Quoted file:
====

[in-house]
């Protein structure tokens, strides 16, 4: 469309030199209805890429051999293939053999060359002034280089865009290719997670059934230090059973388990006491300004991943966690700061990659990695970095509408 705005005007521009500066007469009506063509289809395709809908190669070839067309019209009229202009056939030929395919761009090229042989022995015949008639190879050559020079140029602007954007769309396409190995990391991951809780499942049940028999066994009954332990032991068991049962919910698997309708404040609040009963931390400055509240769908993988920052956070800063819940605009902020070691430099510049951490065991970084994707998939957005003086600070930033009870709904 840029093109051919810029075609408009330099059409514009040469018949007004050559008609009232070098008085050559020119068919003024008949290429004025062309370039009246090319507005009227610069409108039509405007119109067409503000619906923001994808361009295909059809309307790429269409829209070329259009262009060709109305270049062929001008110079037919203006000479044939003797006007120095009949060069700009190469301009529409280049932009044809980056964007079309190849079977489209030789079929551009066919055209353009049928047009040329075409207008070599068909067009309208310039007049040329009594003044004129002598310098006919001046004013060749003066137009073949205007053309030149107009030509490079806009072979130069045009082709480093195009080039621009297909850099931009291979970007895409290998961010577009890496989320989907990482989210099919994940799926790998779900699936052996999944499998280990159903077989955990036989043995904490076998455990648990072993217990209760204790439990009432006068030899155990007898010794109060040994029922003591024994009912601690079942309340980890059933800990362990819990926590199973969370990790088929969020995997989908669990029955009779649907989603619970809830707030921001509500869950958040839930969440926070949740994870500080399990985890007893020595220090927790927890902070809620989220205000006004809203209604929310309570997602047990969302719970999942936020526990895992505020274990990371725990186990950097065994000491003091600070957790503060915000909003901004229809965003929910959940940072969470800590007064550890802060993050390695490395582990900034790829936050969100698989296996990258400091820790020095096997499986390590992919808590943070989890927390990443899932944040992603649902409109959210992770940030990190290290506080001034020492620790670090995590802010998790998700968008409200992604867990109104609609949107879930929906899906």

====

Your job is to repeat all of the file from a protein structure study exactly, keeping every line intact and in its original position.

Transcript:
[in-house]
């Protein structure tokens, strides 16, 4: 469309030199209805890429051999293939053999060359002034280089865009290719997670059934230090059973388990006491300004991943966690700061990659990695970095509408 705005005007521009500066007469009506063509289809395709809908190669070839067309019209009229202009056939030929395919761009090229042989022995015949008639190879050559020079140029602007954007769309396409190995990391991951809780499942049940028999066994009954332990032991068991049962919910698997309708404040609040009963931390400055509240769908993988920052956070800063819940605009902020070691430099510049951490065991970084994707998939957005003086600070930033009870709904 840029093109051919810029075609408009330099059409514009040469018949007004050559008609009232070098008085050559020119068919003024008949290429004025062309370039009246090319507005009227610069409108039509405007119109067409503000619906923001994808361009295909059809309307790429269409829209070329259009262009060709109305270049062929001008110079037919203006000479044939003797006007120095009949060069700009190469301009529409280049932009044809980056964007079309190849079977489209030789079929551009066919055209353009049928047009040329075409207008070599068909067009309208310039007049040329009594003044004129002598310098006919001046004013060749003066137009073949205007053309030149107009030509490079806009072979130069045009082709480093195009080039621009297909850099931009291979970007895409290998961010577009890496989320989907990482989210099919994940799926790998779900699936052996999944499998280990159903077989955990036989043995904490076998455990648990072993217990209760204790439990009432006068030899155990007898010794109060040994029922003591024994009912601690079942309340980890059933800990362990819990926590199973969370990790088929969020995997989908669990029955009779649907989603619970809830707030921001509500869950958040839930969440926070949740994870500080399990985890007893020595220090927790927890902070809620989220205000006004809203209604929310309570997602047990969302719970999942936020526990895992505020274990990371725990186990950097065994000491003091600070957790503060915000909003901004229809965003929910959940940072969470800590007064550890802060993050390695490395582990900034790829936050969100698989296996990258400091820790020095096997499986390590992919808590943070989890927390990443899932944040992603649902409109959210992770940030990190290290506080001034020492620790670090995590802010998790998700968008409200992604867990109104609609949107879930929906899906």